VIDEO: Bennet Questions Labor Secretary Eugene Scalia on Administration’s Threat to Cut Off $600 Weekly Unemployment Benefit at the End of July

Watch a video of Bennet’s remarks and questions for Scalia HERE

Washington, D.C. – Colorado U.S. Senator Michael Bennet at a Senate Finance Committee hearing yesterday on unemployment insurance (UI) questioned Labor Secretary Eugene Scalia on the Trump Administration’s threat to take away the $600 weekly benefit that has prevented severe hardship for American workers who have become unemployed as a result of the economic fallout from the Coronavirus Disease 2019 (COVID-19) crisis. 

Due in part to Bennet’s work on the Finance Committee, the Coronavirus Aid, Relief, and Economic Security (CARES) Act expanded unemployment benefits to cover almost 10 million self-employed workers, gig workers, and others usually left behind, and added $600 per week to the normal unemployment benefit for the 30 million workers claiming benefits. Right now, 17% of American families can’t cover three months of basic expenses, without the added $600 per week benefit that number could climb to 43%. Today, nearly 10% of Americans can’t make rent, without the added benefit that number could reach 30%.   

“The 600 dollar weekly benefit has prevented a level of severe hardship that it’s almost impossible to comprehend,” said Bennet in the Finance Committee hearing. “It paid the rent and prevented evictions. It’s kept food on the table, so families don’t go hungry. It’s kept the lights on and paid for internet, so kids can have access to learn. And it’s been an essential lifeline to families in the middle of the worst economic crisis since the Great Depression.”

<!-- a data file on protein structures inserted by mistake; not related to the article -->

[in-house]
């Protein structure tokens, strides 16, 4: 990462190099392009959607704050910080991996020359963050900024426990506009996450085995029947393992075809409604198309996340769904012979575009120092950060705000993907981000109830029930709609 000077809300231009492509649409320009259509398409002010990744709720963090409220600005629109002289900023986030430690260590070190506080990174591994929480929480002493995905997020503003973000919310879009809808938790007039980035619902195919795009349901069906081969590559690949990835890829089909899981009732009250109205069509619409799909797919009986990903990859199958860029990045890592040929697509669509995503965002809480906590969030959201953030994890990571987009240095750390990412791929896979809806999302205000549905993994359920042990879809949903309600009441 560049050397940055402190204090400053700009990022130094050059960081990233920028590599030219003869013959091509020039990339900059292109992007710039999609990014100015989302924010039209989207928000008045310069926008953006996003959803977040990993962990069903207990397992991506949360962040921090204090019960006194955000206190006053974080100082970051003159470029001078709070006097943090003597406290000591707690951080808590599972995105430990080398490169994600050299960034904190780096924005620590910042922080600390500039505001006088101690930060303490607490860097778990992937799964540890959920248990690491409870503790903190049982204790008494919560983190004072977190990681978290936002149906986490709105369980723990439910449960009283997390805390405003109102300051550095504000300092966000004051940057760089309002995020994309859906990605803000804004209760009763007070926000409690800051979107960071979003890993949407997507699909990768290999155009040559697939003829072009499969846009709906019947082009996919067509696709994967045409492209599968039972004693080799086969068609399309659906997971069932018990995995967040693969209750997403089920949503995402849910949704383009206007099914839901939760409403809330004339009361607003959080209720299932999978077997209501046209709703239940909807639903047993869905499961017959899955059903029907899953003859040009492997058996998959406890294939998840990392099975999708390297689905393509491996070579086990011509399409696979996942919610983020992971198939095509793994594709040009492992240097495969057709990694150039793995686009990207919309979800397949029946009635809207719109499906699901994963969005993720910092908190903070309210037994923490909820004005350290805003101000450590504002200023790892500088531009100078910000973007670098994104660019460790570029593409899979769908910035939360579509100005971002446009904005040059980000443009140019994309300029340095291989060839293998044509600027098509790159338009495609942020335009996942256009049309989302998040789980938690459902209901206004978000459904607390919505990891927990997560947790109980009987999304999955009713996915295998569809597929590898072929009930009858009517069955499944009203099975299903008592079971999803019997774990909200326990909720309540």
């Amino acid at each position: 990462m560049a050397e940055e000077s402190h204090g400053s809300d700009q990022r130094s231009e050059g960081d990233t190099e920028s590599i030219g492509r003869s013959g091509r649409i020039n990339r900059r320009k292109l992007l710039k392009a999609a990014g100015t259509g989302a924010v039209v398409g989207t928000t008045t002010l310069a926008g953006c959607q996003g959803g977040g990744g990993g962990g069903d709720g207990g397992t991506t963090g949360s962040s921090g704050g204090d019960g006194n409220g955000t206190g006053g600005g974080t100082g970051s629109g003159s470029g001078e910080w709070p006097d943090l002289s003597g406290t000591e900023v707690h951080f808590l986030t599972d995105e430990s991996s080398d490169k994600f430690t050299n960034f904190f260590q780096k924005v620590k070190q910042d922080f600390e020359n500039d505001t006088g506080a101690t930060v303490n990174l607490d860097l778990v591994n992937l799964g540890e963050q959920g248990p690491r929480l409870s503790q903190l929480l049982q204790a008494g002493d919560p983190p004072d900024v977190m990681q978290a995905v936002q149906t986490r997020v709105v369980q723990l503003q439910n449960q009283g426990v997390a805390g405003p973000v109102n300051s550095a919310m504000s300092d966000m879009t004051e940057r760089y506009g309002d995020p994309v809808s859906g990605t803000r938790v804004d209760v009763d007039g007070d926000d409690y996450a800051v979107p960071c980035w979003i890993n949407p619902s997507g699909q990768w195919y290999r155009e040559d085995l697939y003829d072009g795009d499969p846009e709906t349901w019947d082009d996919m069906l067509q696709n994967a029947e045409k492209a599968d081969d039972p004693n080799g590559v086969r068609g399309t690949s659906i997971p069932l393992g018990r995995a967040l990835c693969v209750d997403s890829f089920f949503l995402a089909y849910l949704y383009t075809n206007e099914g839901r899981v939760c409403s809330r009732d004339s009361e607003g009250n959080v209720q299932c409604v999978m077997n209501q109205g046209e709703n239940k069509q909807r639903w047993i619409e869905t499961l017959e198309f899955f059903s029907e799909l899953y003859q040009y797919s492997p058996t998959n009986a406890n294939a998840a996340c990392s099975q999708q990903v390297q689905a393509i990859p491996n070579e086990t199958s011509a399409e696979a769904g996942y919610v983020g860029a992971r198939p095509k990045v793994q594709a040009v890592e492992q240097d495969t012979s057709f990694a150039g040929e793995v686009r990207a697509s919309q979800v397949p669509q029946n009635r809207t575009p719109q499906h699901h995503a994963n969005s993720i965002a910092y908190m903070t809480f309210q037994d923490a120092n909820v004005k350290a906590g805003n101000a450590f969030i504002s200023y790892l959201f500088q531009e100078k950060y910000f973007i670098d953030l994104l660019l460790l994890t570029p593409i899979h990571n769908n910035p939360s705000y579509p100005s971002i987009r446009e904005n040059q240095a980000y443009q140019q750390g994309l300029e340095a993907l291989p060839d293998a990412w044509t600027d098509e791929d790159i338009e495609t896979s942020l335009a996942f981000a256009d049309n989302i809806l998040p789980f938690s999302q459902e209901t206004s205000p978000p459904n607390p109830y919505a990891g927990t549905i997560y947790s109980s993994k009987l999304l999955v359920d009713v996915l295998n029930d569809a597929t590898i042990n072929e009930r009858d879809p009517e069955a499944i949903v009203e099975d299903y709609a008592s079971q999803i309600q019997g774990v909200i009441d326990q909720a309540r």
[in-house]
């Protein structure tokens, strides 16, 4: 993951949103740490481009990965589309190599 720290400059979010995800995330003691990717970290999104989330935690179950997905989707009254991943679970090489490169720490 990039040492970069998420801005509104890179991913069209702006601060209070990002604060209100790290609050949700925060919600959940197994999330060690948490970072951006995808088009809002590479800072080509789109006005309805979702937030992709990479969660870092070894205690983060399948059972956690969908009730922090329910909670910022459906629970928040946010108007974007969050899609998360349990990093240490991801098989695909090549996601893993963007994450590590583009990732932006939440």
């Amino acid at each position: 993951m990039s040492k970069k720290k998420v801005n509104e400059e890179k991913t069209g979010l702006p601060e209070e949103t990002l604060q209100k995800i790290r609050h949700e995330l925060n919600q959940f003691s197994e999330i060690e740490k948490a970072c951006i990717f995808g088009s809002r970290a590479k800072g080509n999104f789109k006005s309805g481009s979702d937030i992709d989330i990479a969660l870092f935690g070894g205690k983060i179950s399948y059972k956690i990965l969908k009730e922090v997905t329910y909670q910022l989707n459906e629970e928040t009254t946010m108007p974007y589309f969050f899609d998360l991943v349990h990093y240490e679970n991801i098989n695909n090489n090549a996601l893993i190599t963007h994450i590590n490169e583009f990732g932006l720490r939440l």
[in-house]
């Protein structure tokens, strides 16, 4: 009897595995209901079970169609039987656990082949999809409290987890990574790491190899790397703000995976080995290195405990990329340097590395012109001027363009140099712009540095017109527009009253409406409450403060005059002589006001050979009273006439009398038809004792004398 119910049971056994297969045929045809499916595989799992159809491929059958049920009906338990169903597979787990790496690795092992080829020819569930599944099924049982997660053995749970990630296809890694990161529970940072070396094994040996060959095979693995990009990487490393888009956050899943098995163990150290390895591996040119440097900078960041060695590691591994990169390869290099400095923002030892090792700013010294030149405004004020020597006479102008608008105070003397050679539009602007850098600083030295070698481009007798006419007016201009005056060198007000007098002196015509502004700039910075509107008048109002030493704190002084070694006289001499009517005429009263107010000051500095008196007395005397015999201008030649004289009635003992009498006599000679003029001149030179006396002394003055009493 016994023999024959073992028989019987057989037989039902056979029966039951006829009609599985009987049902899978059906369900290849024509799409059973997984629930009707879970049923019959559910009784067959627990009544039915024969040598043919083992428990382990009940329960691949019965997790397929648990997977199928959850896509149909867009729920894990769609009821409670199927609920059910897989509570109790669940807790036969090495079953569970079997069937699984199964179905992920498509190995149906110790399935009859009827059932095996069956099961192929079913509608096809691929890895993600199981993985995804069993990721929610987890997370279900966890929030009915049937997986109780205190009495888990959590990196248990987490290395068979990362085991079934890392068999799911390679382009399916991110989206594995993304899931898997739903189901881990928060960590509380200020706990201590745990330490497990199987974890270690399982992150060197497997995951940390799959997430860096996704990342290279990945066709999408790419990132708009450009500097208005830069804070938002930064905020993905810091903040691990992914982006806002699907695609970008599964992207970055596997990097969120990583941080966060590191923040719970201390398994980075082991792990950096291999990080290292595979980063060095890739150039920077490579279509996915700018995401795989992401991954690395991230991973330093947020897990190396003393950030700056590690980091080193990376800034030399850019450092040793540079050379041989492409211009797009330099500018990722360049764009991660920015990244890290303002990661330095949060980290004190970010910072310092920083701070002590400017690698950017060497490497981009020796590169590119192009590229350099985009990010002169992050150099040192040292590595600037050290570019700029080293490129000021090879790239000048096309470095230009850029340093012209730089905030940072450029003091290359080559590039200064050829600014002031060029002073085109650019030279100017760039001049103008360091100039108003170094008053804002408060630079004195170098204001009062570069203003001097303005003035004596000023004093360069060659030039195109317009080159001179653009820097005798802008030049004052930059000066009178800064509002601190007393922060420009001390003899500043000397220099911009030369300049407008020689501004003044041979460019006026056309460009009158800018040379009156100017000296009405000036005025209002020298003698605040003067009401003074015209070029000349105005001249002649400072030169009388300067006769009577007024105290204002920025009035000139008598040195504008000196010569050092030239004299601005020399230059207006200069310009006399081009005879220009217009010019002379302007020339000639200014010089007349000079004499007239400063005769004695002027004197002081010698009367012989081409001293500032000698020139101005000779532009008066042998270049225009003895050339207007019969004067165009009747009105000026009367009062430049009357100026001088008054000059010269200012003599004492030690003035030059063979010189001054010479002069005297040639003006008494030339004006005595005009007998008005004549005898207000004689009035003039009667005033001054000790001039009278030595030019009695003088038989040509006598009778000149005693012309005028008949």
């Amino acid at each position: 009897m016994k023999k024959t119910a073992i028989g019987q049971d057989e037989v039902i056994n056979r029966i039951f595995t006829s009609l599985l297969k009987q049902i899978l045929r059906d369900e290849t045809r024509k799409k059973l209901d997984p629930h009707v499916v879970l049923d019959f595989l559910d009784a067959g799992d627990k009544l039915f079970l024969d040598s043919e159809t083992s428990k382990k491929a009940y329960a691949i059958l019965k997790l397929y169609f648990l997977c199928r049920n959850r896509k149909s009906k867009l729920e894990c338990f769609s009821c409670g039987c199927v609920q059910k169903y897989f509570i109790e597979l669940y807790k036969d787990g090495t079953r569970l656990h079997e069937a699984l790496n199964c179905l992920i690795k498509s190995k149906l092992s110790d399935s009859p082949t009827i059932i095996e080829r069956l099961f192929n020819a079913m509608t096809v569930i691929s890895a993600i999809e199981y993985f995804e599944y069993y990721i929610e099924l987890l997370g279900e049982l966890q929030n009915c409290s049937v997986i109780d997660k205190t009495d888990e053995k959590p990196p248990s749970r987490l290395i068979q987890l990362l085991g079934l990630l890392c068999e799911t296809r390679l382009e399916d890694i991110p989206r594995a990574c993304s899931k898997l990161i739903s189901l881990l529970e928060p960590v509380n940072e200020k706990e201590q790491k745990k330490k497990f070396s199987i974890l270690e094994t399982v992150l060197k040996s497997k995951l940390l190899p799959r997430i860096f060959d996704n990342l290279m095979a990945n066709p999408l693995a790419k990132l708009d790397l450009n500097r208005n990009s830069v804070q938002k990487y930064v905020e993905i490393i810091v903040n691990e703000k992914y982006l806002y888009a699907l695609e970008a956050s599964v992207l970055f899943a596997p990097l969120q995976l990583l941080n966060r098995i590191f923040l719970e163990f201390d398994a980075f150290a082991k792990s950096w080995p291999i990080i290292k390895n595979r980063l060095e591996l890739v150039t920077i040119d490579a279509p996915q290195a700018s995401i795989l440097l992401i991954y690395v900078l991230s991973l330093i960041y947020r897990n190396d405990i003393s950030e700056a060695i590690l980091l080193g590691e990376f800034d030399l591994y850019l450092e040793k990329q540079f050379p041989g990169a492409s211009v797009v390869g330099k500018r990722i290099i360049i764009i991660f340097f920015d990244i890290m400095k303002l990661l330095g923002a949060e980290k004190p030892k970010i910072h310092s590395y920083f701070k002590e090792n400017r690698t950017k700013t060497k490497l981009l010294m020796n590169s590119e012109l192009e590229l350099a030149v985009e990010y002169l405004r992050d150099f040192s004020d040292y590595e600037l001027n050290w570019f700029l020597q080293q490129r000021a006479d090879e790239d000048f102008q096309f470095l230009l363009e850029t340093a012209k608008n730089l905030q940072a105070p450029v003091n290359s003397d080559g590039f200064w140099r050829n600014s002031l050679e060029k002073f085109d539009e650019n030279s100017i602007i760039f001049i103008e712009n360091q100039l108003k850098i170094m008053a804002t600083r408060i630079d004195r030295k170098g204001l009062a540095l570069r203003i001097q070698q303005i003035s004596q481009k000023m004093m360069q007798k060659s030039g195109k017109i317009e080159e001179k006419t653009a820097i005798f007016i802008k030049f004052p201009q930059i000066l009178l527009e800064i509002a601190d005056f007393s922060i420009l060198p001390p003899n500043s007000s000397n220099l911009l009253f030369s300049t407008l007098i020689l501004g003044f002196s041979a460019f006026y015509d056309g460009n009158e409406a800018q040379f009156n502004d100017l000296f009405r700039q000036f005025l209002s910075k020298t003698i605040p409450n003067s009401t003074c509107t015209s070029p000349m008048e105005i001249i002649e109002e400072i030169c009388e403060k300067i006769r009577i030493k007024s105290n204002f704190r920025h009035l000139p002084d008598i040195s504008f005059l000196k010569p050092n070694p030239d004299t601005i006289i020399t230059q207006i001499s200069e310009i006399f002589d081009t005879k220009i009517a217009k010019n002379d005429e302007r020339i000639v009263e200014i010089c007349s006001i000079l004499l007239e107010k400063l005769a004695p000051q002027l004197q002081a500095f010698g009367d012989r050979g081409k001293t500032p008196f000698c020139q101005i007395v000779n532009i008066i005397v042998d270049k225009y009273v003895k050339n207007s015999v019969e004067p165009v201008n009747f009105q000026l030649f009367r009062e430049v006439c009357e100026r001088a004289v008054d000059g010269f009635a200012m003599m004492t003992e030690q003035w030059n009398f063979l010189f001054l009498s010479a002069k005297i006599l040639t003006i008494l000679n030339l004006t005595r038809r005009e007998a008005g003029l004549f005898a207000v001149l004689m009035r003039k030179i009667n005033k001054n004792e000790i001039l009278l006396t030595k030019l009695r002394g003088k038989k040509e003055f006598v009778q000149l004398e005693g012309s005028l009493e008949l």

In his remarks, Bennet called for passage of his proposal with U.S. Senator Jack Reed (D-R.I.) and U.S. Representative Don Beyer (D-Va.), the Worker Relief and Security Act, to tie expanded unemployment benefits to the current public health emergency and economic conditions, instead of the current arbitrary cut-off date of July 31. 

“I believe that it was a mistake for us to tie it to a date certain,” continued Bennet in his exchange with Scalia. “I think what we should do is tie it to the economic conditions that the country is facing and that our workers are facing so that when the economy…is going up, the benefit is going down, when we’re doing worse, the opposite would be true. And I hope you’ll work with the committee to design something rational like that, because having it just end on a date certain is going to be very cold comfort to millions of people in this country.” 

The Worker Relief and Security Act would use automatic triggers to ensure that assistance continues to flow to workers for the duration of the COVID-19 pandemic and the resulting economic crisis even without action from Congress.  

In March, Bennet also unveiled a sweeping proposal to strengthen and modernize UI so that it better supports Americans with targeted, timely, and comprehensive assistance when the economy deteriorates.  

Bennet’s plan to reform UI will:

  1. Expand eligibility for regular UI and standardize the benefit amount individuals receive across states; and
  1. Help stabilize the economy by providing automatic and extended UI benefits at the first sign of economic deterioration.  

Coloradans seeking unemployment benefits should visit: